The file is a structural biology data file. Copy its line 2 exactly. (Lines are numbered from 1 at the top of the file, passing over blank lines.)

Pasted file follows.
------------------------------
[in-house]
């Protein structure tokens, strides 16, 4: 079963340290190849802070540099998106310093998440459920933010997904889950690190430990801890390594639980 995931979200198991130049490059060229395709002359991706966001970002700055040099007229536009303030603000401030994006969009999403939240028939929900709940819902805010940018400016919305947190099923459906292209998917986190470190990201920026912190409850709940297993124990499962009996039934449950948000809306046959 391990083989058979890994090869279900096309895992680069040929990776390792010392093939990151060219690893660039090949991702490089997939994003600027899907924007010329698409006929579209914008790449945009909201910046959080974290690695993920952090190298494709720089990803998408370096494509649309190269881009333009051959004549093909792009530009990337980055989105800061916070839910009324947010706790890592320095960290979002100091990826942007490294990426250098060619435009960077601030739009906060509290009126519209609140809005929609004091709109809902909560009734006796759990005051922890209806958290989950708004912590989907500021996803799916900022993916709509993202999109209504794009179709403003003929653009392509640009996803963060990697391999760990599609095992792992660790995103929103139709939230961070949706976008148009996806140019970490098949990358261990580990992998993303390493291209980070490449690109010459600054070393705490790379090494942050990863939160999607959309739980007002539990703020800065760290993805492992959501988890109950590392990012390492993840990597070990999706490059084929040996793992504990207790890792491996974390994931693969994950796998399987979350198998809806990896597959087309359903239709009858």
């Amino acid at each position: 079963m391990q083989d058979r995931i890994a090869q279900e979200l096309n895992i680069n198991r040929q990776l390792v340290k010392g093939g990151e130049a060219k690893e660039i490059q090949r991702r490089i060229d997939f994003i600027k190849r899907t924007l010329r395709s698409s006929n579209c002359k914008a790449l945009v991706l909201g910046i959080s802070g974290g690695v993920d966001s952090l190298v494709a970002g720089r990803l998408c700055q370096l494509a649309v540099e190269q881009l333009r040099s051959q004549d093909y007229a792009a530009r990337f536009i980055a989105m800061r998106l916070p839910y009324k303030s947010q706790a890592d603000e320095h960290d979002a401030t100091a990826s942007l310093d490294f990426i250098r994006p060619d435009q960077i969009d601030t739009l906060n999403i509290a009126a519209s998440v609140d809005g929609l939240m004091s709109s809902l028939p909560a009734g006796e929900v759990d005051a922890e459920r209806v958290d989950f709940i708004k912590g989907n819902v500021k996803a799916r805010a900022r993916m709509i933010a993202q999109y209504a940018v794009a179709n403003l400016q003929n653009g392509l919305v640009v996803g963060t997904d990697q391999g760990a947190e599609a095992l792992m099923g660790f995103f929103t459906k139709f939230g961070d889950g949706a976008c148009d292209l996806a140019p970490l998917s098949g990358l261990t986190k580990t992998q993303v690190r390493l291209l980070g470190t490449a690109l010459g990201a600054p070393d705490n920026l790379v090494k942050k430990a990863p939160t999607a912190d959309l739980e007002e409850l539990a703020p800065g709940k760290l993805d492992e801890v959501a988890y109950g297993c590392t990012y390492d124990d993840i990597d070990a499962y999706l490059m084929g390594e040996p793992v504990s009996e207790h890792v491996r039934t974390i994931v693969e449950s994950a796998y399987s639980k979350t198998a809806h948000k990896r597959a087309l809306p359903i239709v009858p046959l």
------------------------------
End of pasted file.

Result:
């Protein structure tokens, strides 16, 4: 079963340290190849802070540099998106310093998440459920933010997904889950690190430990801890390594639980 995931979200198991130049490059060229395709002359991706966001970002700055040099007229536009303030603000401030994006969009999403939240028939929900709940819902805010940018400016919305947190099923459906292209998917986190470190990201920026912190409850709940297993124990499962009996039934449950948000809306046959 391990083989058979890994090869279900096309895992680069040929990776390792010392093939990151060219690893660039090949991702490089997939994003600027899907924007010329698409006929579209914008790449945009909201910046959080974290690695993920952090190298494709720089990803998408370096494509649309190269881009333009051959004549093909792009530009990337980055989105800061916070839910009324947010706790890592320095960290979002100091990826942007490294990426250098060619435009960077601030739009906060509290009126519209609140809005929609004091709109809902909560009734006796759990005051922890209806958290989950708004912590989907500021996803799916900022993916709509993202999109209504794009179709403003003929653009392509640009996803963060990697391999760990599609095992792992660790995103929103139709939230961070949706976008148009996806140019970490098949990358261990580990992998993303390493291209980070490449690109010459600054070393705490790379090494942050990863939160999607959309739980007002539990703020800065760290993805492992959501988890109950590392990012390492993840990597070990999706490059084929040996793992504990207790890792491996974390994931693969994950796998399987979350198998809806990896597959087309359903239709009858």